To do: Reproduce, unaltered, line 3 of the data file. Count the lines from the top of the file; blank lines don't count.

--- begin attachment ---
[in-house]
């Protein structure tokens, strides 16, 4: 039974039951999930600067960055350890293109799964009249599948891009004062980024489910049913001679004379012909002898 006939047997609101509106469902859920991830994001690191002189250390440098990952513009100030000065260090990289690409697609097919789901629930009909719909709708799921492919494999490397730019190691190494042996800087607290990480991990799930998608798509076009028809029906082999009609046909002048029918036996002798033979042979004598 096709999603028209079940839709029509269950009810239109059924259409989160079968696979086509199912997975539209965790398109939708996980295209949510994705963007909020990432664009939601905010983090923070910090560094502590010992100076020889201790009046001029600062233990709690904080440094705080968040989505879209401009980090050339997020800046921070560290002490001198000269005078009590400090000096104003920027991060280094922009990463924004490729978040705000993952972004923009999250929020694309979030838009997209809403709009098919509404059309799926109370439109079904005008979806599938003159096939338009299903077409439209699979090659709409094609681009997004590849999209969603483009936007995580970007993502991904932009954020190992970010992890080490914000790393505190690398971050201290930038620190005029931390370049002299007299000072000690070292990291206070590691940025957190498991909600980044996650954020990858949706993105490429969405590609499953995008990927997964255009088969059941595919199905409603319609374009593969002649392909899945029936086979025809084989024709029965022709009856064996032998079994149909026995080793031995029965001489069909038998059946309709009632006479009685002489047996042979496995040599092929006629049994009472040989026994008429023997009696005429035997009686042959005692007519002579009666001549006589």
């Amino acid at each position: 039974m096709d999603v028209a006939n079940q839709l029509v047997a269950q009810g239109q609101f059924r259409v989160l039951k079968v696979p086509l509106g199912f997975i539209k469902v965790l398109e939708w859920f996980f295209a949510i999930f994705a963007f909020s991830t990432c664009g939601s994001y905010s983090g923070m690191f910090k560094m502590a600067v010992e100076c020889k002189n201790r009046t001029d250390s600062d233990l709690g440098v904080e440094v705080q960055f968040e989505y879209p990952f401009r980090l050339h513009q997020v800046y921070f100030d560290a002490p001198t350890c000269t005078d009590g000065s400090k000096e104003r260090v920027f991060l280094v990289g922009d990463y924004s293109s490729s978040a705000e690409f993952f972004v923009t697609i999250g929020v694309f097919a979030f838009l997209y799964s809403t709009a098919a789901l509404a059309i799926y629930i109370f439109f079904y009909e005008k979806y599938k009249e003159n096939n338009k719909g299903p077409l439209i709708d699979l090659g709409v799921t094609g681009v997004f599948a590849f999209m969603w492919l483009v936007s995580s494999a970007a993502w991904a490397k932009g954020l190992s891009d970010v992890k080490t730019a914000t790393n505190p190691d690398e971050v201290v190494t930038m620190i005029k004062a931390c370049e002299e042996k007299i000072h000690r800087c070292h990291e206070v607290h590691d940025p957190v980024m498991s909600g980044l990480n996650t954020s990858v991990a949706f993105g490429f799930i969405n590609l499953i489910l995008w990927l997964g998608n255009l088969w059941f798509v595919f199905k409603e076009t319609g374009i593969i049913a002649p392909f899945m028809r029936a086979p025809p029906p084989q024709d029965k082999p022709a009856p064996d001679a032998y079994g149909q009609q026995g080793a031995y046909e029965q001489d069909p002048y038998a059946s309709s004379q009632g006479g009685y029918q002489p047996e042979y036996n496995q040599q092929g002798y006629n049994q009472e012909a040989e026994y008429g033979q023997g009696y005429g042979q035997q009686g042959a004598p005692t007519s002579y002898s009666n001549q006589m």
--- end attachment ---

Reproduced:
């Amino acid at each position: 039974m096709d999603v028209a006939n079940q839709l029509v047997a269950q009810g239109q609101f059924r259409v989160l039951k079968v696979p086509l509106g199912f997975i539209k469902v965790l398109e939708w859920f996980f295209a949510i999930f994705a963007f909020s991830t990432c664009g939601s994001y905010s983090g923070m690191f910090k560094m502590a600067v010992e100076c020889k002189n201790r009046t001029d250390s600062d233990l709690g440098v904080e440094v705080q960055f968040e989505y879209p990952f401009r980090l050339h513009q997020v800046y921070f100030d560290a002490p001198t350890c000269t005078d009590g000065s400090k000096e104003r260090v920027f991060l280094v990289g922009d990463y924004s293109s490729s978040a705000e690409f993952f972004v923009t697609i999250g929020v694309f097919a979030f838009l997209y799964s809403t709009a098919a789901l509404a059309i799926y629930i109370f439109f079904y009909e005008k979806y599938k009249e003159n096939n338009k719909g299903p077409l439209i709708d699979l090659g709409v799921t094609g681009v997004f599948a590849f999209m969603w492919l483009v936007s995580s494999a970007a993502w991904a490397k932009g954020l190992s891009d970010v992890k080490t730019a914000t790393n505190p190691d690398e971050v201290v190494t930038m620190i005029k004062a931390c370049e002299e042996k007299i000072h000690r800087c070292h990291e206070v607290h590691d940025p957190v980024m498991s909600g980044l990480n996650t954020s990858v991990a949706f993105g490429f799930i969405n590609l499953i489910l995008w990927l997964g998608n255009l088969w059941f798509v595919f199905k409603e076009t319609g374009i593969i049913a002649p392909f899945m028809r029936a086979p025809p029906p084989q024709d029965k082999p022709a009856p064996d001679a032998y079994g149909q009609q026995g080793a031995y046909e029965q001489d069909p002048y038998a059946s309709s004379q009632g006479g009685y029918q002489p047996e042979y036996n496995q040599q092929g002798y006629n049994q009472e012909a040989e026994y008429g033979q023997g009696y005429g042979q035997q009686g042959a004598p005692t007519s002579y002898s009666n001549q006589m």